Frank Swift was my hero, never seen a ‘keeper like him since. Ok, there have been some great ‘keepers over time but Swifty had that bit of magic about him.
I remember one game, against Spurs, Willie Hall came charging through the City defence and he was about 15/20 yards out of the box. Swifty just stood still on the 6 yard line, hands loose as if not a care in the world, Hall kept coming, looked up at Swifty, shot, Swifty just casually knocked it down with hardly a movement. Hall looked flabbergasted, Swifty just smiled and patted him on his head, threw it out, one handed to Maurice Dunkerly on the half way line. Classic moment.
Swifty could also throw a ball, the big heavy one, further than most could kick it. He smiled a lot, although I missed the game when Bradford PA put 8 past us at Maine Road, I would have liked to have seen his face then. Swift, Sproston, Barkas, three huge characters. Both full backs had fierce dead ball kicking power, Bert Sproston probably shaded it.
My first City game, around 1944/5, City vs. Everton, we lost to Everton 2-0. They had some great players. Next match was Grimsby Town, I cannot remember the score, think it was a draw – they also had a good ‘keeper George Tweedy I think but may have been Moulson. I only saw Peter Doherty once but we had a great left winger then called Pearson from Newcastle. Of course, lots of loan players then due to the war.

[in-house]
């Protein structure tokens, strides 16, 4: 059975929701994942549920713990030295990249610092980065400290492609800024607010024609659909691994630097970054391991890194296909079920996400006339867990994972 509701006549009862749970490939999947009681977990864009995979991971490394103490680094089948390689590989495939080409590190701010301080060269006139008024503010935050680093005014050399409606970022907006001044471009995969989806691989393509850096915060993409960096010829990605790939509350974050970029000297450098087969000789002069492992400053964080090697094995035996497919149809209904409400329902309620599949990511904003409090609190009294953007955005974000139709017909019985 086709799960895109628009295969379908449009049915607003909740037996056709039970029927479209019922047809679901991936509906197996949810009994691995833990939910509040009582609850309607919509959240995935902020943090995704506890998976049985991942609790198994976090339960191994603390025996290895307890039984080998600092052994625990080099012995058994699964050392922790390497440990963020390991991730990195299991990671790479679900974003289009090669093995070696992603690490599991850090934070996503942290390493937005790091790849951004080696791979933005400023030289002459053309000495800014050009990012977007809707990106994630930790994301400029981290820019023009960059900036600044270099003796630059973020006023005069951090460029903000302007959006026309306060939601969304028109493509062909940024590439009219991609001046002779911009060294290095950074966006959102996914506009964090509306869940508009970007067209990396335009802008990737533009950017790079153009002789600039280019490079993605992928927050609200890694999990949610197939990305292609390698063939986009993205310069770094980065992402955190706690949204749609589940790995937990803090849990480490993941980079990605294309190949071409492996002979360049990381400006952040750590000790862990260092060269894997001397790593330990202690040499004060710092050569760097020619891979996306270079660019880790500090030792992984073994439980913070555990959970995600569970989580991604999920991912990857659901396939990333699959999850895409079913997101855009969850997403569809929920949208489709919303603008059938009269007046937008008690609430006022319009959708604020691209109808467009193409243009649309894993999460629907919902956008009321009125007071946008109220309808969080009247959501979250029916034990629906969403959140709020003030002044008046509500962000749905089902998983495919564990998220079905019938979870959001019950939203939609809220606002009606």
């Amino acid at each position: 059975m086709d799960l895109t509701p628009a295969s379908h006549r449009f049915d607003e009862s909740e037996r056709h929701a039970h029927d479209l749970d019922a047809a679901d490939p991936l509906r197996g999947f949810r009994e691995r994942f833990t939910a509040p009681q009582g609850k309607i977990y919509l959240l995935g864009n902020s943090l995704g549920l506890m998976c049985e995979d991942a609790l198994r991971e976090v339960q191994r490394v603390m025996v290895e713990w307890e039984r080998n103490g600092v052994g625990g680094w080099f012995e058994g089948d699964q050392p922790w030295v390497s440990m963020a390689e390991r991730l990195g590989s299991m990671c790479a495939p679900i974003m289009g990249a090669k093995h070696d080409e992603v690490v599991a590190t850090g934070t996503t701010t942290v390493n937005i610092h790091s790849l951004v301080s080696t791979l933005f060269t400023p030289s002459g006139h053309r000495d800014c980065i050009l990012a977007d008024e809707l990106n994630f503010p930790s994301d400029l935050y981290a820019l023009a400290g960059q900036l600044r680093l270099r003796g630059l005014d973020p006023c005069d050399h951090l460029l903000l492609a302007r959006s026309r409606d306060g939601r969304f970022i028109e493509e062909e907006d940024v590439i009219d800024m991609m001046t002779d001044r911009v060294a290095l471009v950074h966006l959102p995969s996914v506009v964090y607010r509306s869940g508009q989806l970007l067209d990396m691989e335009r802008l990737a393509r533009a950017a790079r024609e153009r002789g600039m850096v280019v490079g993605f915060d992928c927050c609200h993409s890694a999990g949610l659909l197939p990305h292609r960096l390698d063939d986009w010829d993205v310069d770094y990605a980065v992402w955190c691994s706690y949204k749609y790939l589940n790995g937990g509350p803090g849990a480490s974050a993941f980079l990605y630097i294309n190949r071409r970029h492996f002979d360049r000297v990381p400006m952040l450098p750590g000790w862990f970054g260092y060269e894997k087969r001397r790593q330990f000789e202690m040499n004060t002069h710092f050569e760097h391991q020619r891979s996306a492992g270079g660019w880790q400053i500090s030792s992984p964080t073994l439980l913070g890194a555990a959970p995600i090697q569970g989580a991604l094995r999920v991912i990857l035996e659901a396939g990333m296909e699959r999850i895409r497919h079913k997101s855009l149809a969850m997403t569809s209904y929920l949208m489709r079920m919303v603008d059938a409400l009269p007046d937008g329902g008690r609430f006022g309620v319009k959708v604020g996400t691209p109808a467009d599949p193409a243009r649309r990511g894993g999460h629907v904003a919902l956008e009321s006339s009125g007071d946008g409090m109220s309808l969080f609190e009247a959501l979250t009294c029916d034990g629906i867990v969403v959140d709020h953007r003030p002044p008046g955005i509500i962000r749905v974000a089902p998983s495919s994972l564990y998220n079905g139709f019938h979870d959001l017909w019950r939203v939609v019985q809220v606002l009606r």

Lots of memories but Big Frank was my all time favourite, still is, always had time for fans, signing autographs, having a quick chat. I also remember a Boxing Day match against Plymouth Argyle, we were cruising 3-1 at half time, we won 4-3… just: one of their goals was brilliant and Swifty actually gave the player a handshake – can you see that happening today?
The best days of football are behind us I think but despite all the hype and TV of today I have still to witness the atmosphere of mixed supporters in a packed ground, everyone shouting and rattling away (rattling would probably be banned now under health and safety rules!). Very little police on duty, crowds knew how to behave then; just imagine the cost savings if everybody behaved themselves – not much to ask is it?
First printed in: MCIVTA Newsletter #1545 on